Liverpool’s decision to utilise a government scheme to furlough staff amid the coronavirus pandemic has left the club “not feeling like a family,” says one employee.
The club announced on Saturday that they had furloughed non-playing staff through the government’s emergency funding, with 80 percent of their wages covered by the scheme.
Liverpool will pay the remaining 20 percent to ensure those given temporary leave are not out of pocket, but the decision has been widely criticised.
Due to the club’s turnover, and their billionaire owners, it has been deemed irresponsible to drawn upon funds when not necessarily required, with Jamie Carragher taking to Twitter to voice his concern:
Jurgen Klopp showed compassion for all at the start of this pandemic, senior players heavily involved in @premierleague players taking wage cuts. Then all that respect & goodwill is lost, poor this @LFC https://t.co/9bE8Rw1veE
— Jamie Carragher (@Carra23) April 4, 2020
And speaking to BBC Sport in the wake of their furlough, one unnamed employee has condemned the club for going against their principles as a ‘family club’.
“The club call their staff their family—I’m not feeling like a family member,” they explain.
“Why is a club that turns over [millions of pounds] using a government scheme for its staff, when other businesses are more in need of it?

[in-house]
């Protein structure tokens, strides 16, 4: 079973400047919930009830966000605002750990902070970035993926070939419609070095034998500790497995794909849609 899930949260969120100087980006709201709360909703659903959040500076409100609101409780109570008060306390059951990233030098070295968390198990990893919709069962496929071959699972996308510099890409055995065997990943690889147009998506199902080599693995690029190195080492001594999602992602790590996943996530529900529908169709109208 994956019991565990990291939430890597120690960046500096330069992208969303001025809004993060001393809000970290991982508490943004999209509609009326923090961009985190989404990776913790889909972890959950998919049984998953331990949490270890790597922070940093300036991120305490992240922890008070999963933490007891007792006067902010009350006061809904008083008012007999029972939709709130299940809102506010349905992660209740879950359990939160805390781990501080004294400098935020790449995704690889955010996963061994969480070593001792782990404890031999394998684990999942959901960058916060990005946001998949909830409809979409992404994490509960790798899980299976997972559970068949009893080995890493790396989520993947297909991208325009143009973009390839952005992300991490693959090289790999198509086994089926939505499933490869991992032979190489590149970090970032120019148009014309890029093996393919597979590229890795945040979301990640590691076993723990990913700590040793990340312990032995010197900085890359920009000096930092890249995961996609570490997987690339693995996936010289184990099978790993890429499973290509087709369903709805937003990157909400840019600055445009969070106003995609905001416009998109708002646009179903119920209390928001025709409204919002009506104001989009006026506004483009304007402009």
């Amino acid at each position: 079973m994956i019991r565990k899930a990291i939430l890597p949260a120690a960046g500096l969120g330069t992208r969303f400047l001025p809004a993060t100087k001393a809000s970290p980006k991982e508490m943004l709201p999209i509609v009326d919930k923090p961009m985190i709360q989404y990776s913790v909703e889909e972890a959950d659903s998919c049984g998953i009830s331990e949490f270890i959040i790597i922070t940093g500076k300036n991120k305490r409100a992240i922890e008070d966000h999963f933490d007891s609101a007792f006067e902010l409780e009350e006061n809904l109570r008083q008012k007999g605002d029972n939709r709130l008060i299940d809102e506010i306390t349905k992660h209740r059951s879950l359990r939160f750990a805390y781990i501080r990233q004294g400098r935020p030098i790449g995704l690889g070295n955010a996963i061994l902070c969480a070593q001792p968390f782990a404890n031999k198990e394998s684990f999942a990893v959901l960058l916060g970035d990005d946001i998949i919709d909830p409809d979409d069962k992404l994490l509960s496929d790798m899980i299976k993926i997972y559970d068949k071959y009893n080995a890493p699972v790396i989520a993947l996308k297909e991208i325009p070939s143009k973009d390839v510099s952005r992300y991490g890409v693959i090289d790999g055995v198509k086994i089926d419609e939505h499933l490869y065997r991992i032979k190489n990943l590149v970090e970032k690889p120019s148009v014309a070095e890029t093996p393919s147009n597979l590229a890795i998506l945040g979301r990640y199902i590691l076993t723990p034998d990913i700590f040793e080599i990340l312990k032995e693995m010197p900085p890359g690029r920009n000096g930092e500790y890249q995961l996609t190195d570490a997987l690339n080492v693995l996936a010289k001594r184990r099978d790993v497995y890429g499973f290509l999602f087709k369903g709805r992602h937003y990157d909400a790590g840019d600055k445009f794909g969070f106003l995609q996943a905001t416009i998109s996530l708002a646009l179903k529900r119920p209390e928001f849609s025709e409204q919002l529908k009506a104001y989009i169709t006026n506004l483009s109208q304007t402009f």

“I feel disappointed and I’m feeling that this government scheme could be used by businesses in trouble.”
They added that their disappointment was magnified “especially after Everton said they were not doing it,” with the Blues so far not following the likes of Liverpool, Tottenham and Newcastle in furloughing staff.
“We remain determined to protect our people, their jobs and our business,” it read, “whilst at the same time doing what we can to support our wider community at this most challenging time for everybody.”
There are, of course, question marks over City’s own virtue in this pandemic, but with the focus on Liverpool it is clearly disappointing that the club have opted for this course of action.
The hope is that the owners make a U-turn in their decision, with it certainly not too late to do so, for the sake of their own reputation among staff, supporters and the local community.